Know the rules!


In the case of Holterman v Electrium (2020) EWHC 3915 (TCC), HHJ Bird quoted the above. Continue to read to know why….

The Case

The Claimant had issued proceedings in this case in order to continue to progress the case forward.

The Claimant made an unfortunate error in that he failed to serve the Particulars of Claim within the four-month period for service of the Claim form as defined within the CPR.

The Claimant mistakenly believed he had a further 14 days after service of the Claim form to serve the Particulars of Claim and the same were served 13 days late and therefore an application for relief from sanctions was made.

The judge commented stating the outcome of the application would depend on the consideration on the three-stage test in Denton v TH White Limited [2014].


The Claimant confirmed “he held a genuine belief that serving Particulars of Claim by 3 June 2020 was in compliance with the CPR as a result of the Amended Claim Form and ….. sought at all times to comply with the rules and believed that [he] was doing so.”

The Judge commented as follows:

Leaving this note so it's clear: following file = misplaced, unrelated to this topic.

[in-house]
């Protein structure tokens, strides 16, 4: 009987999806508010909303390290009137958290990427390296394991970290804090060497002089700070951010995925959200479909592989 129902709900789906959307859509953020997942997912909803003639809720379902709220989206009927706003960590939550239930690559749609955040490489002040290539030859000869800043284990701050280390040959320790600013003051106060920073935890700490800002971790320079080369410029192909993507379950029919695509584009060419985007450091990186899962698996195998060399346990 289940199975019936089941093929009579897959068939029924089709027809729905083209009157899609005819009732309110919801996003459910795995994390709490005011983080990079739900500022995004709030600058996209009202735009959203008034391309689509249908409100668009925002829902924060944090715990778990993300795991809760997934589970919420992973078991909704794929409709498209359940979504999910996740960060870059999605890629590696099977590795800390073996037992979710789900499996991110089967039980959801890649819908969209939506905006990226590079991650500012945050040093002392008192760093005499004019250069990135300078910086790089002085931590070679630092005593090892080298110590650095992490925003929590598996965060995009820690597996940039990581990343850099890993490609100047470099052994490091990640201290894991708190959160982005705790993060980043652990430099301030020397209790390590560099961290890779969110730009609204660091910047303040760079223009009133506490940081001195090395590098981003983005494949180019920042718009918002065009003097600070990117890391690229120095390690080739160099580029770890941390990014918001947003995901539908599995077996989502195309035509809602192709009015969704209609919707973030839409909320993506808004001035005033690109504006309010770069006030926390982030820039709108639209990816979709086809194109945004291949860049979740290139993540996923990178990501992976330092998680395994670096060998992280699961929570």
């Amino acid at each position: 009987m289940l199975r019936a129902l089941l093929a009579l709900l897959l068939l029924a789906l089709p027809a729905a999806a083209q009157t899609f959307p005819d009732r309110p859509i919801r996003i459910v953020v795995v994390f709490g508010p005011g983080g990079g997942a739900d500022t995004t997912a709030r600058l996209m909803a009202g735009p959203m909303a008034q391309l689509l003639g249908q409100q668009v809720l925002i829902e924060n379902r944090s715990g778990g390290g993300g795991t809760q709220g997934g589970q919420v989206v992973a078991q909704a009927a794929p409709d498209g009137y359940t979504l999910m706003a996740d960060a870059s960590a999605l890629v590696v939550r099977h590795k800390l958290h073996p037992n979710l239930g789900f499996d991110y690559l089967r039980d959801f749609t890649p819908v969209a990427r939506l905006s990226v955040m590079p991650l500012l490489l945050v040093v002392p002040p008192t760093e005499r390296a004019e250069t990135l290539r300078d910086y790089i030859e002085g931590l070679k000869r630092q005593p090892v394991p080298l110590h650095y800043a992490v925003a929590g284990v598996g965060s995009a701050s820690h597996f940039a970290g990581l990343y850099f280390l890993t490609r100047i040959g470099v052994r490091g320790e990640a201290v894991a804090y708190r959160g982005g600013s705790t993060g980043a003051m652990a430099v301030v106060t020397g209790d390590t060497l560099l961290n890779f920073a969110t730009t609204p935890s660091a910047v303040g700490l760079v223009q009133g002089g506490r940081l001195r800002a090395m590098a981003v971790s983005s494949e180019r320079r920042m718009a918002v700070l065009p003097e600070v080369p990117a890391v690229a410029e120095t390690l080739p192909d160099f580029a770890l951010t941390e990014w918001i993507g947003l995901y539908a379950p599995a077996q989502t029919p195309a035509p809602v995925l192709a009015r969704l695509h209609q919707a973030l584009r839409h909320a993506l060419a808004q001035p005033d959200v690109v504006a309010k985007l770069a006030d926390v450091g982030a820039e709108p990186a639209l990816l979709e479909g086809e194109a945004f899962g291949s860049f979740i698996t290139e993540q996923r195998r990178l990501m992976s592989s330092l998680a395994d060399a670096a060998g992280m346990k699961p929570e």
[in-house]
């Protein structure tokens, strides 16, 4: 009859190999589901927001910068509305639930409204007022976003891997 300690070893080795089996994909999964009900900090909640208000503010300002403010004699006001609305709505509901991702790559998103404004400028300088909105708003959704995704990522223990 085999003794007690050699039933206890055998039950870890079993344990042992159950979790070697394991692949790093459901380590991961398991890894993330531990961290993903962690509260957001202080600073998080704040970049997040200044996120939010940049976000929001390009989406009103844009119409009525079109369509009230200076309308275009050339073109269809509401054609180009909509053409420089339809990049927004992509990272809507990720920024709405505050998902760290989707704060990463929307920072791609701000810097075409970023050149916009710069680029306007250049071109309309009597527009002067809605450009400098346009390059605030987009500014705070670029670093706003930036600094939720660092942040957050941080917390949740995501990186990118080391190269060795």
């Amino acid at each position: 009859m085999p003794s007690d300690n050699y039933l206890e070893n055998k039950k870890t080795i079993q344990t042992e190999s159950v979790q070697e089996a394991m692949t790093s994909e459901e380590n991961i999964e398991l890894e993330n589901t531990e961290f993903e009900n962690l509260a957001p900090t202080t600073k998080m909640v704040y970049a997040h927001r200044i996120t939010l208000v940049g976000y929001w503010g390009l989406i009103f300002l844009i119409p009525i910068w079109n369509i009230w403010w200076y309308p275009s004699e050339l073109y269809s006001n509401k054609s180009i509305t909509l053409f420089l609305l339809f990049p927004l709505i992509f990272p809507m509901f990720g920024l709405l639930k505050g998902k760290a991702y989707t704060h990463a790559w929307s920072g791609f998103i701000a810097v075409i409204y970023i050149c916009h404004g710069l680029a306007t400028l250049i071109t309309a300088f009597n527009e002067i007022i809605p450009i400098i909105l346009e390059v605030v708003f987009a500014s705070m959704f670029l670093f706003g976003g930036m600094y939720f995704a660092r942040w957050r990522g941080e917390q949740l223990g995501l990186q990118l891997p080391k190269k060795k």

“Mr Mak’s genuine belief that in acting as he did, he was complying with the CPR in my judgment falls far short of a good reason for the default. Mr Moody QC accepted that the authorities supported that view. Mr Mak’s view of the rules was wrong, and in my judgment plainly so. The view he held was also clearly unreasonable. A solicitor, no matter how experienced or inexperienced, must be taken to know the Civil Procedure Rules”

Following through Denton’s “3-stage test”, the Judge did grant relief for the Claimant in this instance confirming:

“I have come to the view, despite the clear and obvious failings in the way the claim has been handled to date and the absence of a good reason for the serious default, that relief should be granted.”

“I am satisfied that the overall justice of the case requires it. In particular the fact that the only surviving part of the claim could be the subject of a new claim and that the delay caused no prejudice are important factors. Refusing relief would in my judgment mark a return to an overly mechanistic, pre-Denton approach to CPR 3.9.”


It is extremely important that a fee earner / Solicitor is continually up to date with the CPR to ensure they are not caught out.

Whilst this case relates to a procedure within the litigation process of the claim, the same rule of thumb for understanding the CPR applies when recovering Costs.

An example of where understanding the rules is imperative is during the Budgeting stage as failure to comply with the CPR in this instance could have a catastrophic effect on costs recovery.

Should you ever be in doubt, PIC is always here to help!

Sarah Slesser, Legal Costs Service Manager